BIRMINGHAM, Great Britain - The latest great escape of the 2019 season belongs to Petra Martic.
The World No.25 rallied from a set and a double break down, and saved five match points, to defeat Jelena Ostapenko in the quarterfinals of the Nature Valley Classic, 6-7(4), 7-5, 6-1.
The Latvian, who had won back-to-back matches just once this season before this week and arrived in Birmingham with an 8-15 record on the year, but was one point away from her first semifinal in nearly a year a total of five times.
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"I still can't believe that I won this match. 45 minutes ago I was saving match points from one to another, so it's really incredible that I managed to pull this match through," Martic said.
"She was making so many winners, in the beginning of the first and the second set which put me in trouble. The situation really didn't look good. I was trying to break her rhythm, because that's the only way.
"If she's in her zone, I mean, she wins Roland Garros with the way she plays. I was hoping for the best, and I managed it in the end."
Looking to reach her first semifinal since Wimbledon last July, Ostapenko built big leads in both the first and second sets, as she broke Martic twice en route to building identical 4-0 advantages.
Though she escaped with the first in a tiebreak despite losing five consecutive games and failing to serve it out at 6-5, she proved unable to close out the World No.25 in the second set.
The former French Open champion also had a 5-2 lead in the second set, but lost five straight games from that point - including allowing Martic to hold from 0-40 down in a 10th game where she held all five of her match points.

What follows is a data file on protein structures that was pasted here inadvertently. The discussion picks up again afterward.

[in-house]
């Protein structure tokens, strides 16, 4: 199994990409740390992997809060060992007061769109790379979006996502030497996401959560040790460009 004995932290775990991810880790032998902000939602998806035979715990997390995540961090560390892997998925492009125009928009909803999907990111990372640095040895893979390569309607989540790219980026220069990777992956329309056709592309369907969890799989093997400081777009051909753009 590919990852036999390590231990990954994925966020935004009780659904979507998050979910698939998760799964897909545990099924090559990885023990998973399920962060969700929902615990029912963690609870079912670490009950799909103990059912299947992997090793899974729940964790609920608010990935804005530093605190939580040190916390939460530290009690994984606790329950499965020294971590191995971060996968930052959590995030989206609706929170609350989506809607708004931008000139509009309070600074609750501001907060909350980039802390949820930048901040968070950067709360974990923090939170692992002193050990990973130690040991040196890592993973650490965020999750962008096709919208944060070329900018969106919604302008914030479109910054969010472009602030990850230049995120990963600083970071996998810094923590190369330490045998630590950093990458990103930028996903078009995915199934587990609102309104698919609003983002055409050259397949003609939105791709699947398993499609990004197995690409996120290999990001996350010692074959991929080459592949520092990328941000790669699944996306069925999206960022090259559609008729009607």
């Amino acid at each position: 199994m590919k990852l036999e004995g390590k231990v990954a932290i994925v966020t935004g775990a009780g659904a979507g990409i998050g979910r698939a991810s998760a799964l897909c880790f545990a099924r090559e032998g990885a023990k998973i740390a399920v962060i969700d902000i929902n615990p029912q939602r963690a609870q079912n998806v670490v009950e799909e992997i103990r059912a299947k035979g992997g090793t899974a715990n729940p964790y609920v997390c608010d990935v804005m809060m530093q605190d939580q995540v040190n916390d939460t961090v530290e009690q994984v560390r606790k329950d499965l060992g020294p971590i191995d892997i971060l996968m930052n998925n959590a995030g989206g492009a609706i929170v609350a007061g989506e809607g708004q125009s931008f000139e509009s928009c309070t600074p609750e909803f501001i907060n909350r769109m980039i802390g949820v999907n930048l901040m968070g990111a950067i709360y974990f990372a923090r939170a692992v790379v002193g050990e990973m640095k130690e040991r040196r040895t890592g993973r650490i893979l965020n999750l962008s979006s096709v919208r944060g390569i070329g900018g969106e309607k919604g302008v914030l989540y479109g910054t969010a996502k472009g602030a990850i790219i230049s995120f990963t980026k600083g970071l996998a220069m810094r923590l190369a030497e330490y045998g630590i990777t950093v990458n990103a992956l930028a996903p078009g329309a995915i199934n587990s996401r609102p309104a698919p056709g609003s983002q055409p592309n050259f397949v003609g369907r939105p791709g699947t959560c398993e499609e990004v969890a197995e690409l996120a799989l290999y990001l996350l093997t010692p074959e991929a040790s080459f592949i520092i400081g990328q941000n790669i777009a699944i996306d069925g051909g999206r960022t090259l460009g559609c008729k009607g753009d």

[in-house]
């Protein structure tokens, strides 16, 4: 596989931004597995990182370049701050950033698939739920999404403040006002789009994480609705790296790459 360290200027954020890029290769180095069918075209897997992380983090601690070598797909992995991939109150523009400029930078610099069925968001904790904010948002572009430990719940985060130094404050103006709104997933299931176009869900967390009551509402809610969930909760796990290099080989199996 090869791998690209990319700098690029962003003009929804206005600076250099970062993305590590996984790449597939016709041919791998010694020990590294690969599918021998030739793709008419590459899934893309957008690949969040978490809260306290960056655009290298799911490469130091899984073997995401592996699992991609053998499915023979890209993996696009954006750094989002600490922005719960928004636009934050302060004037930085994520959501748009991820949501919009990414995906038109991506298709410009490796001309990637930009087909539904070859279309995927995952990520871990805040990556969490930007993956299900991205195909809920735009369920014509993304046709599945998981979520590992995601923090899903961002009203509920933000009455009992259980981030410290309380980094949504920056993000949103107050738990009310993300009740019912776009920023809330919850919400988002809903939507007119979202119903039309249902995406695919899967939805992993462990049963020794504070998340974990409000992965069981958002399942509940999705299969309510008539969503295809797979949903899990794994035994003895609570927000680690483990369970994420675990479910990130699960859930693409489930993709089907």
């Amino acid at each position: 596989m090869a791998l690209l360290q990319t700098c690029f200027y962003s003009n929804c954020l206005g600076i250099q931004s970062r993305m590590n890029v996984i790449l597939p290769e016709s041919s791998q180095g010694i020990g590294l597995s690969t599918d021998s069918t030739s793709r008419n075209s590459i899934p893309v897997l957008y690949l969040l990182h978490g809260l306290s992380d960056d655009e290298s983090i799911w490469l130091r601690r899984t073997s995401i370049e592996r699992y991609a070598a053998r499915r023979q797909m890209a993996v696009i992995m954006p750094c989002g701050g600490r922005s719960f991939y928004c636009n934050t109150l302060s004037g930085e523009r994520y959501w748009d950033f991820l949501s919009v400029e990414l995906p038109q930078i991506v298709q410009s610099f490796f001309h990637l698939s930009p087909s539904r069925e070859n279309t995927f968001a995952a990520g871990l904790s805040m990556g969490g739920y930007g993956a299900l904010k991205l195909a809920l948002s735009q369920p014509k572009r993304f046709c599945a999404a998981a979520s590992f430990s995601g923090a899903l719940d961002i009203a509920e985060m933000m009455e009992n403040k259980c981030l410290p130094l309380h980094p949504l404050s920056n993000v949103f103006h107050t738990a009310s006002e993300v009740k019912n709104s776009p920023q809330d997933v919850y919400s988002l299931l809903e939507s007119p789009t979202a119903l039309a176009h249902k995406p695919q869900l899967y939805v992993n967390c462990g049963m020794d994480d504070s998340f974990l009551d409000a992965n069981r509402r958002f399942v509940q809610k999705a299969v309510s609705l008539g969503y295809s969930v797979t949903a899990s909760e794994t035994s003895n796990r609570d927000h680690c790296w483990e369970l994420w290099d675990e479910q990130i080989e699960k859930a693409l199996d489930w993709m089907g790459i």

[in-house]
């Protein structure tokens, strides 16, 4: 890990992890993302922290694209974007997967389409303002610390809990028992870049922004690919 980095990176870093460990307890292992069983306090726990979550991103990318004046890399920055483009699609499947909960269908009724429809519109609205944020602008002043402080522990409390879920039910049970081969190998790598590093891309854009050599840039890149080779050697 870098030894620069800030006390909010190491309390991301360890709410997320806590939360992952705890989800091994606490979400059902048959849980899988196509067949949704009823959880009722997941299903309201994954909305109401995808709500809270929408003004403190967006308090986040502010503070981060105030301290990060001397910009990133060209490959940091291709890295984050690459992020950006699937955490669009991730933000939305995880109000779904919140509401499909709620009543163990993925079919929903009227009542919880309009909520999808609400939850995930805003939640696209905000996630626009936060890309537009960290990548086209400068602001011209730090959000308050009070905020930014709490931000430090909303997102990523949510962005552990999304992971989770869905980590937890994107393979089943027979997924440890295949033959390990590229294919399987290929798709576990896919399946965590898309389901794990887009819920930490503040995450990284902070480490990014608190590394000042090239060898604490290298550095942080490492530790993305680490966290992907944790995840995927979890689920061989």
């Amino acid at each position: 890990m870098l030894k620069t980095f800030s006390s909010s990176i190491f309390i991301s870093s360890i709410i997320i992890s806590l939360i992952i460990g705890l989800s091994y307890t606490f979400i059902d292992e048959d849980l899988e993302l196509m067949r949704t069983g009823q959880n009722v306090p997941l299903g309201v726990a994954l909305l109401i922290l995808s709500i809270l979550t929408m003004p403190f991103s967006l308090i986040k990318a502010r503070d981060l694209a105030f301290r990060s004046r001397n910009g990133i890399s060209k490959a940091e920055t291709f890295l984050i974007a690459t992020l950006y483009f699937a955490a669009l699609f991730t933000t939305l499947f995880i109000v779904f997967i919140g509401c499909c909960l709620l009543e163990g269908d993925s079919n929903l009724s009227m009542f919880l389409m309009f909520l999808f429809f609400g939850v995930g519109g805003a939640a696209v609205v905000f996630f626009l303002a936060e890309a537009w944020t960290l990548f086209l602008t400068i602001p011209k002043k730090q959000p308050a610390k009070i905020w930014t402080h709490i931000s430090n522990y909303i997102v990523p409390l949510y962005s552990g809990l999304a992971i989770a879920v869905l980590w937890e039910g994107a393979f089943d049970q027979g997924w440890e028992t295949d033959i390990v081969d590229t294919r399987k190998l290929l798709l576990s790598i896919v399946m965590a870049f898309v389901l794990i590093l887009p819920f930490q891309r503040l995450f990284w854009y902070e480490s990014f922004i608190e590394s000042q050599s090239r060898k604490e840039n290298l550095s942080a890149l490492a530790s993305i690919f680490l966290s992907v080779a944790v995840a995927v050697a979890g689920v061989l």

"It looked bad, it was 0-40 and then two more match points, but still it was on my serve," Martic said. "I was hoping that she wasn't going to hit some big return, like she can often. I was a bit lucky in those situations, but sometimes you need it."
Buoyed by second life, the Croatian won six straight games to close out the match after the Latvian held to begin the decider, to book her spot in her third semifinal of the season.
"I saw in the third set that she got discouraged by not finishing the match in two sets, and I tried to stay as tough as I could out there. That was the first moment I felt like I had a chance out there," Martic said.
"Even though she won Roland Garros, I think this surface suits her best because she likes those low balls. After I won the second set, I could feel the difference in her. More mistakes came, and you kind of gain confidence from this."
Plagued by 20 double faults in the match, Ostapenko lost serve nine times overall, as Martic was afforded plenty of chances with 18 break points.
The Latvian racked up 70 unforced errors in total, despite more than tripling Martic's winner count with a total of 42.
"I was trying to get as many first serves in as possible...only in the third set, I managed to find rhythm. I had to use slice, because I knew if I gave her pace, she would just kill me and I'd be running all over," Martic said.
"When you see the opponent is kind of struggling...I just tried to keep pressure, and not just be hoping out there for her to be making mistakes. I'm really happy that she didn't manage to find it in the end."